4 June 2011
Daily Star, Lebanon
Displaced Palestinians will become a destabilising force in the region if their demands continue to be ignored, the head of the United Nations Relief and Works Agency warned Friday.
UNRWA Commissioner-General Filippo Grandi, on a two-day visit to Beirut, said that the deadly clashes of 15 May, which saw Israel shoot dead 11 Palestinian protesters and wound more than a hundred in south Lebanon, were a warning to the world that the issue over the right of return was not going away.
“We should learn lessons from 15 May. [Palestinians] are not going to stay quiet. They have rights that they want to talk about so we need to help them, otherwise they will not become a positive constituency, working toward peace, [but] they will become an element of instability,” Grandi told reporters at UNRWA’s Beirut headquarters.
“This shows how important it is not to forget the refugees. This is a political issue; clearly the responsibility of the parties to the conflict. It’s important that the issue is not delayed, because these demonstrations … are the proof that it is not resolved.”
When asked about his thoughts on forthcoming Palestinian protests in Lebanon – with one originally scheduled for Sunday subsequently being cancelled – Grandi responded: “It is not up to UNRWA to determine how these things are managed.
This is a matter for the Lebanese state, [U.N. peacekeepers] and the organisers. Refugees, of course, have the right to express their claims for rights but it is also very important that people are not exposed to unnecessary risk.”
Grandi met with several high-ranking political and military representatives during his two-day visit, including President Michel Sleiman, Prime Minister-designate Najib Mikati, Army Commander General Jean Kahwagi and Maronite Patriarch Beshara Rai.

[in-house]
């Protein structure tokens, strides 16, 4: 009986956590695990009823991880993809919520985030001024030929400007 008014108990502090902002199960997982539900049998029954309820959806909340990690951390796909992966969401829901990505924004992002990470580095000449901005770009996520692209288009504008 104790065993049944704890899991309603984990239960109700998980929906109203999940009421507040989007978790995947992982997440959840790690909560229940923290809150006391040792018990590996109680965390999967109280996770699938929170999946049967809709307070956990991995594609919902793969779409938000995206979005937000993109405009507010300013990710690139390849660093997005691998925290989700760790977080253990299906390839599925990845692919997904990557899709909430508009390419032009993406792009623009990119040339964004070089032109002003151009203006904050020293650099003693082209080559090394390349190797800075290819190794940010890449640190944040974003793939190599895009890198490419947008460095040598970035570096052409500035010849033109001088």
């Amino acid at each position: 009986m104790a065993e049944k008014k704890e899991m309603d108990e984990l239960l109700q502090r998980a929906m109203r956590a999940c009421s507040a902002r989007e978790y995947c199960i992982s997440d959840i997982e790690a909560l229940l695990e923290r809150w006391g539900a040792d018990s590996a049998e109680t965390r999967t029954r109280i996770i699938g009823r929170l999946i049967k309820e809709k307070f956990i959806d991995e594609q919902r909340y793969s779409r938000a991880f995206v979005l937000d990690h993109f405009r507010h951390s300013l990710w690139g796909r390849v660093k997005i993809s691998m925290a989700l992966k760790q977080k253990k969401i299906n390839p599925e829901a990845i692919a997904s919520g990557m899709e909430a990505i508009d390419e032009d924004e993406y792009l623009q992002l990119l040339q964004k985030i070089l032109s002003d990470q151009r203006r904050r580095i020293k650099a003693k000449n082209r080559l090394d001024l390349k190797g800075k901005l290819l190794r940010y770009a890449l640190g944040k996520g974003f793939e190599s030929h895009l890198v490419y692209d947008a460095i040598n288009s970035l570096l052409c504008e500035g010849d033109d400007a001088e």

The Commissioner-General said he was encouraged by word from political advisers that the Lebanese Army would consider easing its access restrictions on the northern Nahr el-Bared camp.
However, the UNRWA head warned that Lebanon’s ongoing political crisis was having a damaging affect on its Palestinian community.
“Like everyone else we are concerned about the protracted length of this political transition and, even with respect to the refugees issue, this has consequences.
Many of the things that we must do to help the refugees require a government to help us and be an interlocutor and because of the transition this is not possible,” he said.
Grandi said his organisation – and in particular UNRWA’s Beirut field office – was doing an exemplary job in seeking to care for the needs of Lebanon’s more than 420,000 Palestinian refugees on an increasingly tight budget.
“UNRWA in Lebanon has come under a lot of criticism and some of it, I must say, is understandable. The refugees are frustrated by the difficult situation they are in. I think some criticism has been excessive and has been personalised,” Grandi said.
He detailed the prolonged funding crisis his organisation is facing, disclosing that UNRWA’s worldwide activities are at risk of being hampered due to a budget shortfall of US$ 65-70 million.
In addition, the reconstruction of Nahr el-Bared, which was almost totally destroyed during 2007 fighting between the Lebanese Army and Fatah al-Islam militants, could be hit if donor support doesn’t increase, Grandi said.
“It is still a big shortfall and that’s why we are so handicapped in our work to improve conditions [for Palestinians],” he said.
Grandi appealed to Arab donors to pledge more for Nahr el-Bared reconstruction which, under UNRWA’s guidance, will have allowed roughly 400 families to return to their homes by the end of August.
“Western donors have made many contributions but now the responsibility is on Arab donors to fulfil the promises that were made in . I am really disappointed that after so many appeals Arab donors still give us so little money, especially for our core activities,” he said.
He added that the current period of regional social change is an opportunity to address Palestinians’ rights: “I hope that the impact [on Palestinians] will be positive. They, like many other people in the Arab world have hopes and frustrations … the lesson … is that we cannot ignore these hopes and frustrations.”
A version of this article originally appeared in the Daily Star